Benefits of the Barbell Squat

 In Blog

It’s been said plenty of times that the squat is the king of all lower body exercises. With it being 2014, and the whole “strong is the new skinny” revolution taking place, we should reword that statement to read the squat is the king AND queen of all lower body exercises.

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Squats should be the staple of any well designed training plan; if you’re not doing them, then you can consider your program a flawed one. Squats get a bad rap for two reasons; the one being that squats are bad for the knees. Nothing could be farther from the truth. Doing squats incorrectly is of course a bad idea, and many people do them incorrectly without knowing. Furthermore, more and more people are having issues with muscular imbalances and structural issues. As a result, people have strong muscles over-compensating for weak muscles (which can cause injuries) along with ankle, knee, and hip problems.

The other reason that squats get a bad rap is the simple fact that they’re hard. Most people avoid them for the fear of hard work and state that an old football injury prevents them from doing squats. Don’t be allergic to hard work – the benefits of squatting are tremendous. Here’s a short compilation on squatting and various goals that can be achieved:

  1. Weight loss – very few moves are as demanding as the squat, and thus the metabolic cost of performing squats causes your metabolism to work overtime for the next few days following your workout. In an interesting study, researchers compared doing a 8RM squat (squatting for sets of 8 reps) against 30 minutes of cycling. What they found was that squatting burned close to the same amount of calories as cycling, but the squat had a higher metabolic demand (1). This means that the squat caused a higher metabolism and potentially more fat burning after the exercise.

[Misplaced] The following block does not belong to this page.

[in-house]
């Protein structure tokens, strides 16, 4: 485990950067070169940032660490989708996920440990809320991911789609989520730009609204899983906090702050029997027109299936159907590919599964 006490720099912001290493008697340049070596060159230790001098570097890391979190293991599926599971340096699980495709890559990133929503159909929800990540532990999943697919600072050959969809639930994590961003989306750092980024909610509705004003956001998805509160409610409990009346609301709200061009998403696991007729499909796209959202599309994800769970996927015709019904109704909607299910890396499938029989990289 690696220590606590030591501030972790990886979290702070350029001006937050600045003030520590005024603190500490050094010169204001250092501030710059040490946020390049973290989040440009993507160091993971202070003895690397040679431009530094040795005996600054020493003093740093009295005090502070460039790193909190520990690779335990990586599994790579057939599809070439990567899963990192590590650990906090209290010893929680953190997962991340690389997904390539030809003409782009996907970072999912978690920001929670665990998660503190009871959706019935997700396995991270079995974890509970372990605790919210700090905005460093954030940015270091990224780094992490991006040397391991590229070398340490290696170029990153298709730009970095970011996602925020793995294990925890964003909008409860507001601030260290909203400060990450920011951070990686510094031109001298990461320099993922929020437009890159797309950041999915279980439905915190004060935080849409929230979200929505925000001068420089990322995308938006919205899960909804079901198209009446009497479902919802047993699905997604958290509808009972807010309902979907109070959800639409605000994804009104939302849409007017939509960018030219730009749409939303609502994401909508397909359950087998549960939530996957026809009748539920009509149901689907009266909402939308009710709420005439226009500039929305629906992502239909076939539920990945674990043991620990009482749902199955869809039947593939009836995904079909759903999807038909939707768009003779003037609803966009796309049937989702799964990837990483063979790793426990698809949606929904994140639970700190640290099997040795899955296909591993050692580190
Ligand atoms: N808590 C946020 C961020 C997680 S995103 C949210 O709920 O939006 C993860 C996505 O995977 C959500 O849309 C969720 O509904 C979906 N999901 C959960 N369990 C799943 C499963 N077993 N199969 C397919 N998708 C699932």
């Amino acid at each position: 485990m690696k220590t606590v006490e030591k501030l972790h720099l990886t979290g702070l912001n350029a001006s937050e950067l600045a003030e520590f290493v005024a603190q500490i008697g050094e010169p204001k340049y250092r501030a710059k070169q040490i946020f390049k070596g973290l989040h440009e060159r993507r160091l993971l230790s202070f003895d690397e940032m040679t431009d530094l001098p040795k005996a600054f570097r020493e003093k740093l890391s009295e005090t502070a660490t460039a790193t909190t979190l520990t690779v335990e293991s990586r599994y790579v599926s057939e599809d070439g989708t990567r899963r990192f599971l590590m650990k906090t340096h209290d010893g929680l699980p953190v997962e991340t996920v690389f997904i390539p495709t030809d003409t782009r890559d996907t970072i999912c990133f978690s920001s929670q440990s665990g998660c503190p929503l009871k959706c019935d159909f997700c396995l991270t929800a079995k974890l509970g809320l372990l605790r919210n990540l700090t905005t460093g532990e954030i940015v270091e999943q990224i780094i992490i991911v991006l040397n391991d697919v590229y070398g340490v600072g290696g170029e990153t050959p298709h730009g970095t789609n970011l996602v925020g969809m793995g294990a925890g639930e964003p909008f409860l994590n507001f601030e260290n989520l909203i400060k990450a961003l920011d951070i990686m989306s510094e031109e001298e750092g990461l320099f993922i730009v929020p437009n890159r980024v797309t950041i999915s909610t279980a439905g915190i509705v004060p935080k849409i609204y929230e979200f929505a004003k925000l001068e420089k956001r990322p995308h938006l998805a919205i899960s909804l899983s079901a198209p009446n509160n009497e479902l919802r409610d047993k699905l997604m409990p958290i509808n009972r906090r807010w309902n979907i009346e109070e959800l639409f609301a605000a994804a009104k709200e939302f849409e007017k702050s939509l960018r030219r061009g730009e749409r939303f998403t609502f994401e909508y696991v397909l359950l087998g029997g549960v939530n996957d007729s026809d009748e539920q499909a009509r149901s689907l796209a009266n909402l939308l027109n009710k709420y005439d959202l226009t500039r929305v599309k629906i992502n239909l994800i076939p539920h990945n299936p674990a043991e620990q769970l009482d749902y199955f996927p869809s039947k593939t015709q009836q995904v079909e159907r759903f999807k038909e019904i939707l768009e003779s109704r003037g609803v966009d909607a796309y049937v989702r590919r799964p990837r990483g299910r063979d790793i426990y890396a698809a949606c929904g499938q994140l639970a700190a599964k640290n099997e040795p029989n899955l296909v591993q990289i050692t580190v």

2. Strength Training – Well, this one is pretty clear. The squat is one of the fundamental moves in any strength training programs as well as being one of the three lifts you can perform in a powerlifting meet. If you want to get strong, start squatting.
  3. Muscle Building – Anyone serious about packing on muscle needs to be squatting. Those who fear hard work run to the leg press while those serious about developing a strong physique head right to the squat rack. Of course squatting will develop the quadriceps, hamstrings, and glutes but the hormonal effect from squatting can help develop even other muscles of the body (2). Squatting can cause a huge increase in your body’s secretion of testosterone and growth hormone. Old school bodybuilders use to tell young guys that if they wanted big arms, to start squatting.
  4. Performance Training- There is no sport that doesn’t feature some form of squatting. You can actually tailor your squat to your sport. For example, a basketball player can utilize the occasional half squat to develop power for grabbing rebounds Dennis Rodman style. If you want to get good at your sport – you guessed it- start squatting.

The benefits of squatting go far beyond what was mentioned in the article- but this should be enough to get you started. So what are you waiting for – go hit the squat rack!

[toggle title=”References“]

1. Bloomer, Richard J. “Energy Cost of Moderate Duration Resistance and Aerobic Exercise.” (2005) Journal of Strength and Conditioning Research. 19.4,878-882.

2. Bachechle, Thomas R and Earle, Roger W. Essentials of Strength Training and Conditioning. Champaign, Ill: Human Kinetics. 2000, pp 103-111 [/toggle]


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